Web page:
Monday, MONDAY, MONNNNNNNNNNNNDAY!!!!!! Good morning, and welcome to another edition of Shallow Thoughts & Nearsighted Observations. For this week's official ST&NO picture, I chose Knowshon Moreno being coached by Bobby Turner. It kind of gave me a warm fuzzy feeling, knowing Bobby is still with us, and that he's devoting his considerable coaching talents to developing a future star. It's the time of the year where football news is slow. If I were a newsman, I might have to resort to making up some trade rumors. Since I am an avowed opinion-writer, though, here comes a portion of that instead for you to chew on. Bon appetit!
1. I work for a publicly-traded Fortune 500 company in its corporate finance group. I help manage the finances of a standalone $110-million business unit within the larger $6-billion company, but I do participate some in the consolidation of financial results across the entire company, so I have gained some insight as to how it all works.
I don't think I should probably name my company explicitly here, but I will say it is one of the few whose stock has performed fairly well amid the financial crisis of the last 6 months, because that's the point of this lead-up.
The main reason for the strong and steady performance has been expectation management. Our senior management tells Wall Street that we'll make certain numbers, and we make them every quarter. I am involved in the forecasting at the business unit level, and I can tell you that it's a very serious undertaking. Nobody gets surprised, and the stock performs well. The main reason individual stocks tank is underperformance of expectations. Conversely, overperformance of expectations causes stock prices to skyrocket. It's a smart strategy to stay away from hyped stocks that underperform, and a smart strategy to look for ones which are under the radar, and ready to overperform.
I look at the Denver Broncos for 2009, and I see a lot of reason to think that the team will overperform the low expectations which the punditocracy (negative, as always) seems to be setting for them. I saw somebody at Football Outsiders say the Broncos were a couple of bad breaks away from watching Seattle exercise the first pick in the 2010 Draft on their behalf. It was so idiotic that I am not even going to link it. After the jump, we'll look at this seriously.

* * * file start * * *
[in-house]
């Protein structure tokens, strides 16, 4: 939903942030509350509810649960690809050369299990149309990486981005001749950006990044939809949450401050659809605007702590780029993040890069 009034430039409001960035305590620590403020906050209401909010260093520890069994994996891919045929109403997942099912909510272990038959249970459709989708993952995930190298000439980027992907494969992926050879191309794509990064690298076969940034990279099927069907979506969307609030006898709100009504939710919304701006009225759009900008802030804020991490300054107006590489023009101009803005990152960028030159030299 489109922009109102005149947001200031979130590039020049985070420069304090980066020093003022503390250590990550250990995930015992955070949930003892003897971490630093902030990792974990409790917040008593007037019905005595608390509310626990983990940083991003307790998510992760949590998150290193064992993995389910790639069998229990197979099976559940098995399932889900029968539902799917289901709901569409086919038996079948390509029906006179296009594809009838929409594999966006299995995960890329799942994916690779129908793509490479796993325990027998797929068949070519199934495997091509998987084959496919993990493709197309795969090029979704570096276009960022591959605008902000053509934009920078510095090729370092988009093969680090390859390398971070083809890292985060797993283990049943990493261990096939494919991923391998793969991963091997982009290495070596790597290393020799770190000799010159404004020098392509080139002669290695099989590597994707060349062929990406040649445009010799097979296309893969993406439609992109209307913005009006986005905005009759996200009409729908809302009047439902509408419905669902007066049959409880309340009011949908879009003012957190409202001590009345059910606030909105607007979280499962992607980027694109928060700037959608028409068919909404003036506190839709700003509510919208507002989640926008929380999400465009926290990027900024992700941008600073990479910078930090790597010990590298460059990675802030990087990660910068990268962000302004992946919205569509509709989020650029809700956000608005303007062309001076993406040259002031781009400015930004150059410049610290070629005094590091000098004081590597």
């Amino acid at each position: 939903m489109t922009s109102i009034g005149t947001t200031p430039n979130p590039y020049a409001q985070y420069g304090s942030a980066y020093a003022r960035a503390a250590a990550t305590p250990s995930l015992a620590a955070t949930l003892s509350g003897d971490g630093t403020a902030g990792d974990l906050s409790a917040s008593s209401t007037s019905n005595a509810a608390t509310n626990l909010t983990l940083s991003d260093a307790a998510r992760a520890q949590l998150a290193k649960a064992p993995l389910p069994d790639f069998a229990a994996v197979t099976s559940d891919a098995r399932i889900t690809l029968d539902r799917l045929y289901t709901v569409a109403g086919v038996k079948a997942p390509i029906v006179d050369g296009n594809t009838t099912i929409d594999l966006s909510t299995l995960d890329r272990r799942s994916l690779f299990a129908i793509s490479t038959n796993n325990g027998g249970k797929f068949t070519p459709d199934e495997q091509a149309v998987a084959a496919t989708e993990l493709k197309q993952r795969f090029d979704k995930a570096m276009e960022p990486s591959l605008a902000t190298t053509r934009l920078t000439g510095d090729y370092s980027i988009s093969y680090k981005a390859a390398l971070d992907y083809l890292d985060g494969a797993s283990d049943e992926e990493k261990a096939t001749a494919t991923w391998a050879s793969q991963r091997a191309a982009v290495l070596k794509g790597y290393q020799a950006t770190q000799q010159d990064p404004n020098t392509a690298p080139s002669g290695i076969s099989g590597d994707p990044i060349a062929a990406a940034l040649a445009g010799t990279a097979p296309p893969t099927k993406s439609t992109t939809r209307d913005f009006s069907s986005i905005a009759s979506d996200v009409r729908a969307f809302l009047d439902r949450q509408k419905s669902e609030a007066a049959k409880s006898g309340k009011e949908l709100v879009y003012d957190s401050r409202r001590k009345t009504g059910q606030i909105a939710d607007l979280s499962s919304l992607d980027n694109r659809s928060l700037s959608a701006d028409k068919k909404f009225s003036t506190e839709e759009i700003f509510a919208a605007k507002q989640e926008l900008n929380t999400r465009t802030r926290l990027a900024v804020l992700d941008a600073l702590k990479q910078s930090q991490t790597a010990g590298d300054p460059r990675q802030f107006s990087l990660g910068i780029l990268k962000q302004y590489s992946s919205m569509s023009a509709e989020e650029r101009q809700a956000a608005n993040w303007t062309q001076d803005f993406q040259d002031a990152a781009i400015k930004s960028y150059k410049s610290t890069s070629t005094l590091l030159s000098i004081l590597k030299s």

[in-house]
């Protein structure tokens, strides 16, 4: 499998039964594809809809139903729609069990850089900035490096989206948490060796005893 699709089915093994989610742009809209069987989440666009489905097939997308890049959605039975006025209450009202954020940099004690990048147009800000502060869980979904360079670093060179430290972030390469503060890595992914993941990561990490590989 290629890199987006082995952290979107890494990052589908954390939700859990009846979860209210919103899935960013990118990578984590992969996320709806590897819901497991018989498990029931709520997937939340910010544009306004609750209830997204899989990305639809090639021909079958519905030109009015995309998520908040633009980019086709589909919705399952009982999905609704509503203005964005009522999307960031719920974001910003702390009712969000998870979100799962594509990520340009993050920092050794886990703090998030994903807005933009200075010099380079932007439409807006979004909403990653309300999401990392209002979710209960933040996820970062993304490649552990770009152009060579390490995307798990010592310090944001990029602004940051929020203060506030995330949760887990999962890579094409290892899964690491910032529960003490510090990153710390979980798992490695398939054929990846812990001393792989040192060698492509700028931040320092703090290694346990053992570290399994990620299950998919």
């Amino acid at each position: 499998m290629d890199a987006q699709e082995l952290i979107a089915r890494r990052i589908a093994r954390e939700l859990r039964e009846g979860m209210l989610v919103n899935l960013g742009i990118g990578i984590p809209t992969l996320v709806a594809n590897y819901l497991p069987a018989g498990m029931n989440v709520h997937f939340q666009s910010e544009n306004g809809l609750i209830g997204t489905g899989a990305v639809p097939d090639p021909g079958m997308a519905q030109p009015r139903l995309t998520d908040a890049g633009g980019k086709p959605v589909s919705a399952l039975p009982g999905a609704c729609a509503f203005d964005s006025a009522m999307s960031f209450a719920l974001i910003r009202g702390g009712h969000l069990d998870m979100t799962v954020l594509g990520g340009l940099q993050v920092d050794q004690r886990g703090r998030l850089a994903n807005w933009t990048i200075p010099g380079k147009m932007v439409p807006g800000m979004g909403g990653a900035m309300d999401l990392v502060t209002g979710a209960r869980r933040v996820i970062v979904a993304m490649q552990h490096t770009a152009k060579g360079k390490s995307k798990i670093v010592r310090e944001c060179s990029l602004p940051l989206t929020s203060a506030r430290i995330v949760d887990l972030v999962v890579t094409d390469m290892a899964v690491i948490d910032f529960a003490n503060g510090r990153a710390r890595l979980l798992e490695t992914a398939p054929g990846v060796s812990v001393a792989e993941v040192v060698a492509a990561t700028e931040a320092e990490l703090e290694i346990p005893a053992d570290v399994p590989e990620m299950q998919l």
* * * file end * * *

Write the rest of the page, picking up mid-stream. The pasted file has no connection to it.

Welcome to the other side. I am going to hypothesize a hypothesis here. It seems to me that a smart football coach will always seek to make best use of his assets toward the accomplishment of the mission of winning football games. Wow, that's pretty obvious, right? Well, the football media always seems to assume that coaches are inextricably tied to systems, regardless of the personnel they have to use.
Coaches who don't adjust to their personnel are doomed to lose a lot of games and get fired. Mike Shanahan always adjusted, Bill Belichick is well-known for adjusting (remember the 2-5 stuff he was doing on defense when he had a bunch of D-Linemen hurt?), and even Tony Dungy went away from a pure Tampa-2 over the last few years some. Smart coaches adjust as needed.
For example, we're all under the impression that the Broncos will run a 3-4 defense this season, as Mike Nolan is known to favor it, and Josh McDaniels has openly said they want to transition to it. I think it's a mistake, though, to think that it will be a pure 3-4, because the total complement of necessary personnel may not be in place yet. It would only make sense to deploy your resources in the most productive way possible, regardless of what you would prefer to do.